While the situation you were placed in was ridiculous, there were ways for you to react to help make them better, but it seems you let your annoyance prevent you from doing a couple things before the show started.
            When the conductor mentioned during rehearsal that one of the pieces (sight-reading: It was handed out during rehearsal) had a prominent Celeste part, I told him I'd do the best I could with the piano pedal not working, no Celeste, and the sticking key. He looked a bit shell-shocked at first, then turned to the harp player and began instructing her concerning the same piece.

            When I spoke to the conductor after rehearsal, he pointed out that he wanted a piano on stage when the rehearsal began, since I was going to be late. It's not like the manager didn't know of my tardiness for a WEEK PRIOR to the rehearsal! I would have gladly taken my keyboard to the venue the night before, or loaded it in the trailer with the timpani so it would have been there in time. Not a peep from him about any other possible arrangements.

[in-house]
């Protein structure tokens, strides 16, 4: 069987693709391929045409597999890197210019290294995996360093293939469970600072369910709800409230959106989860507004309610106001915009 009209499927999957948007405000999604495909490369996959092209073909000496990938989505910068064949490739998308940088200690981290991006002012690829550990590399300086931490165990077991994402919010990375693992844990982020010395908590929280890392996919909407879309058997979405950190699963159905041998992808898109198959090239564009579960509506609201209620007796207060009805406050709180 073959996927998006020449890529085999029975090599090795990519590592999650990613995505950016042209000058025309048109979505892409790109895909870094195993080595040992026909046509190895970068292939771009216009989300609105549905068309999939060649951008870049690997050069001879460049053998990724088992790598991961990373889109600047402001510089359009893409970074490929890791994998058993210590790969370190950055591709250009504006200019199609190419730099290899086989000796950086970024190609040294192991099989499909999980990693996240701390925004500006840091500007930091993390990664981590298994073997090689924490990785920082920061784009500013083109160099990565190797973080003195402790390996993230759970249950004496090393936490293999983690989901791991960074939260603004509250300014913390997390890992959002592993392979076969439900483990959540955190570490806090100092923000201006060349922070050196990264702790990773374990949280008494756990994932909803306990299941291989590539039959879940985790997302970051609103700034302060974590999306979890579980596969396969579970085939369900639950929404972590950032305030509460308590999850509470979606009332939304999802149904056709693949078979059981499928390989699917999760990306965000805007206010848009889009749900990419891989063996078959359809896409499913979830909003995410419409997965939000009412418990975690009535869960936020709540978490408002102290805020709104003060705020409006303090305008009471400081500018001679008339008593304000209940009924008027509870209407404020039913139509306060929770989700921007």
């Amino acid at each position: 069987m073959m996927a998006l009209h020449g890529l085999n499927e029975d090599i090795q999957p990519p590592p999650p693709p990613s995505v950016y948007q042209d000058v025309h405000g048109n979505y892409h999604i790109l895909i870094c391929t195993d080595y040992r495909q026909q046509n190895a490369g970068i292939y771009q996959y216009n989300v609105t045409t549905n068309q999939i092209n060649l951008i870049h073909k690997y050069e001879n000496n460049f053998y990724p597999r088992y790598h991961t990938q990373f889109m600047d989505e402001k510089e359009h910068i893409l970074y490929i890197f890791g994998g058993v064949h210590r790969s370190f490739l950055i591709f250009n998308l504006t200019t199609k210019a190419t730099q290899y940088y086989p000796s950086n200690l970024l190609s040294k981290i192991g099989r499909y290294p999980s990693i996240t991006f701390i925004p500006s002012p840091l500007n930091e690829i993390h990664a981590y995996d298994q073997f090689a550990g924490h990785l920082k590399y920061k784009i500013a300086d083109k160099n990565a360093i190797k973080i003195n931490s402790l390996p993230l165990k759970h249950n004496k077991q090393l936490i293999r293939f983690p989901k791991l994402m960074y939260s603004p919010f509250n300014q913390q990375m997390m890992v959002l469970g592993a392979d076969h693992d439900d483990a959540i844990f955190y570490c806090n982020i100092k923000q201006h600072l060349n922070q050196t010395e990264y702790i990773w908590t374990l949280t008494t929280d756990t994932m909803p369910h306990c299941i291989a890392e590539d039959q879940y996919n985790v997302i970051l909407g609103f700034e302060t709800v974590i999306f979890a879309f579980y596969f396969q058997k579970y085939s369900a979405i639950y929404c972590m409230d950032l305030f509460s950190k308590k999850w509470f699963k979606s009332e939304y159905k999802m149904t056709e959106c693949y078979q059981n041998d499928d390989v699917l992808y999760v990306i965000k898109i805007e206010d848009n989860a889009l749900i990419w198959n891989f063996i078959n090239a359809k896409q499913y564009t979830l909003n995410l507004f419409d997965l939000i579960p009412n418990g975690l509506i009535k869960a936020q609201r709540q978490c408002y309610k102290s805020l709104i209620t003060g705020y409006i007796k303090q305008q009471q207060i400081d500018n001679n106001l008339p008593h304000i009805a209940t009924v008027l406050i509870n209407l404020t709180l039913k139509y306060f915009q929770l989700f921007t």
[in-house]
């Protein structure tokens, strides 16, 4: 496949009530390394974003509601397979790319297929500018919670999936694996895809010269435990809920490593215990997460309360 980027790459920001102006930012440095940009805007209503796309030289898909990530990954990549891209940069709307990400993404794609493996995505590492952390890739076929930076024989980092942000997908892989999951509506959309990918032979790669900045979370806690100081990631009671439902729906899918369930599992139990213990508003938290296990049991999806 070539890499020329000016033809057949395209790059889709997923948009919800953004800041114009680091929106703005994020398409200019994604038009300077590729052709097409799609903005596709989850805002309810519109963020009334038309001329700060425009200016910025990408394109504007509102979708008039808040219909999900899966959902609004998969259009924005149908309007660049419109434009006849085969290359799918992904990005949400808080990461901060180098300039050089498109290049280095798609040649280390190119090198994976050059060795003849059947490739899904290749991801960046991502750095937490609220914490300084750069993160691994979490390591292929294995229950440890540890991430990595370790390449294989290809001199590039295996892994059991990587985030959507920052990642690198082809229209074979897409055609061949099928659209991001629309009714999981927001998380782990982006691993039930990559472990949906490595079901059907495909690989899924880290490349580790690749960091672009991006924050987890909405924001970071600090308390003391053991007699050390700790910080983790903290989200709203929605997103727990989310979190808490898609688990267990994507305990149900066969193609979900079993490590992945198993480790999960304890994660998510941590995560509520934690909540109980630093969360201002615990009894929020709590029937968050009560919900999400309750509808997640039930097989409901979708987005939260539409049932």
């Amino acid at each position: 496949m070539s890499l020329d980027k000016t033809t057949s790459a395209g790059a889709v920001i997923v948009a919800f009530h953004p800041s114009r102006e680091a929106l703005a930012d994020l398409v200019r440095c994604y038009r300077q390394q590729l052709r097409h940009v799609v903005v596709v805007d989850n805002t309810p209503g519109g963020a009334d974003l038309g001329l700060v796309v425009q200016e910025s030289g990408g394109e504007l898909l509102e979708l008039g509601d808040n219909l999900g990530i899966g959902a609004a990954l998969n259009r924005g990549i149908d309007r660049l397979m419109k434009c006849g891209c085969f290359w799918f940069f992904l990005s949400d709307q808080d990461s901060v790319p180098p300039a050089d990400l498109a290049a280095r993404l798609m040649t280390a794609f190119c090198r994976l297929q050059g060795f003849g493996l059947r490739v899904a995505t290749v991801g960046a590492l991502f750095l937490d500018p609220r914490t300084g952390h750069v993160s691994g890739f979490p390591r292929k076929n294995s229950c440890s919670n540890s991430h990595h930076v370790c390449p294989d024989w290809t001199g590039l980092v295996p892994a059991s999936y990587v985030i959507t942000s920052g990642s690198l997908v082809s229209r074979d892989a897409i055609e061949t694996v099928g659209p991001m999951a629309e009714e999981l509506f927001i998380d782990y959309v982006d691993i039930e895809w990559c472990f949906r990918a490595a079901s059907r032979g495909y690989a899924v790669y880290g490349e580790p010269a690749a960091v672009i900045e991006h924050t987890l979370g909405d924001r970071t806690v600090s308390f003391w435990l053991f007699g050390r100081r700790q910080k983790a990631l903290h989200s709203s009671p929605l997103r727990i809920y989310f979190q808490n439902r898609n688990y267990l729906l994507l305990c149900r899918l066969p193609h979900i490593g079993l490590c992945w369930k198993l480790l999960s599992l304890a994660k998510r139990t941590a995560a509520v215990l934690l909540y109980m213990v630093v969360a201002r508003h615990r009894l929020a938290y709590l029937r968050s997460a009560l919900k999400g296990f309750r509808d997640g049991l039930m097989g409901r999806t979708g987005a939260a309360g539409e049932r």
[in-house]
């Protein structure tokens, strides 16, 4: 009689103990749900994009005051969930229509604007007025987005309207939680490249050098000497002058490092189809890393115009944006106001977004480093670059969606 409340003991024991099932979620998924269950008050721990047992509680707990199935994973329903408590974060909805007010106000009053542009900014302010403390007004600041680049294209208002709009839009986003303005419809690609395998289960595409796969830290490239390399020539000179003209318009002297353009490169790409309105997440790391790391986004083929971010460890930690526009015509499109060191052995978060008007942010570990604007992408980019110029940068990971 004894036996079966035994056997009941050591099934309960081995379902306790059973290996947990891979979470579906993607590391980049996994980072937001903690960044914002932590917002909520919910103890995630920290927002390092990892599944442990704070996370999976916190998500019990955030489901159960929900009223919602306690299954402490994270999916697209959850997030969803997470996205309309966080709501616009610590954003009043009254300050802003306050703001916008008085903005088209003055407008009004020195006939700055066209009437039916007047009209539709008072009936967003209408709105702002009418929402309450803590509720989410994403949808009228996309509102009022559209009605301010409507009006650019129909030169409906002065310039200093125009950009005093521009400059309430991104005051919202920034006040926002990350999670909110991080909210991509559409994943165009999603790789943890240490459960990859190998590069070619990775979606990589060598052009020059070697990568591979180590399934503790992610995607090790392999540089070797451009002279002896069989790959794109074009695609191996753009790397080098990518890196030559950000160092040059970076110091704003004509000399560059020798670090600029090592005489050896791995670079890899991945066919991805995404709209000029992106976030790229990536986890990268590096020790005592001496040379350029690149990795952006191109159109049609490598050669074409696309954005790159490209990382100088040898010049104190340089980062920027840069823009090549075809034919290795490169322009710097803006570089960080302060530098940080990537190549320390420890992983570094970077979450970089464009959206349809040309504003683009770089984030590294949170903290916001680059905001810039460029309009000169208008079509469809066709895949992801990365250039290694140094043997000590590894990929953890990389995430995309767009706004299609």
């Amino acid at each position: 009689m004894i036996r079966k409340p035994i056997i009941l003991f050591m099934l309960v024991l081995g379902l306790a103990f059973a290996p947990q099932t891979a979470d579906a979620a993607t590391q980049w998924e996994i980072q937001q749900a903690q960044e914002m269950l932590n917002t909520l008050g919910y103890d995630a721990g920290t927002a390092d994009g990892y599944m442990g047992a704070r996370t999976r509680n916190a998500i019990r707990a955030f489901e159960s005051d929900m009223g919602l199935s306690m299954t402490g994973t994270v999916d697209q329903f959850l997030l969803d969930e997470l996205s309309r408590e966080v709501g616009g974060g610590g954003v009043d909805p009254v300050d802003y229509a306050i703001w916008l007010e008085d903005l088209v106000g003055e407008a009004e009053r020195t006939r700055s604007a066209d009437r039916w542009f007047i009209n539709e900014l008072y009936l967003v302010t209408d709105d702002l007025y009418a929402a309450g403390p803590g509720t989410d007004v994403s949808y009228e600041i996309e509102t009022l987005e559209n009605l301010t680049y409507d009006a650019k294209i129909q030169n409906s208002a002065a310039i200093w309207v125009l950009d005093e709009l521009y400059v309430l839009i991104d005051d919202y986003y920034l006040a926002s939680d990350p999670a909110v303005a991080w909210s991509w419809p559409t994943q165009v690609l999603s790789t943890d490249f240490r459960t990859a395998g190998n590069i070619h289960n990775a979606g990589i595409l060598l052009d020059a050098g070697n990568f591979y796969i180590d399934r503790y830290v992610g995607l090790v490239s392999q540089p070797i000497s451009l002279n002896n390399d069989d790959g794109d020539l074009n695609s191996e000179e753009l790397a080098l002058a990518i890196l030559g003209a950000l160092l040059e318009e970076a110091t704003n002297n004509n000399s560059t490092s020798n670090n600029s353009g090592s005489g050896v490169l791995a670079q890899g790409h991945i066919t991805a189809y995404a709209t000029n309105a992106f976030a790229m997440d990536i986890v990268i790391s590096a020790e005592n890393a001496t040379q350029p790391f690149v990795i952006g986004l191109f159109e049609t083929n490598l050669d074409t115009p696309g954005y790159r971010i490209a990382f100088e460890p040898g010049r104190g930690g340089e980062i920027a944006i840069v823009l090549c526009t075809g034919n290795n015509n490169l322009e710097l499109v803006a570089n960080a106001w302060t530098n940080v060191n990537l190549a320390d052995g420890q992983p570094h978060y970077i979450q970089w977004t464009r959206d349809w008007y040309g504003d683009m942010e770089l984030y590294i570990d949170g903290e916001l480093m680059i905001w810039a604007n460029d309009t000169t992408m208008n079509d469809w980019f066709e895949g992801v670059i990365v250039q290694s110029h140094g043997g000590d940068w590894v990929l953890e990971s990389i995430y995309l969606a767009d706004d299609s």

I'd like to be part of this group, but if I complain, the manager probably won't hire me for future concerts. He continually hires me as an afterthought approximately 3-7 days prior to the concert, while everyone else has had the music for approximately a month! It used to be a joke, but I suspect there may be more reality to it than I know. I used to say that, "I'm the person they hire when they can't find anyone else." I'm beginning to wonder if that's true. To find out, I should wait until someday they ask me to play 3 days before the performance to say, "NO!"

            I told my wife I'd give it until the end of this concert season, and then make up my mind. She wanted to call the president of the board and get him out of bed. <shrugs shoulders>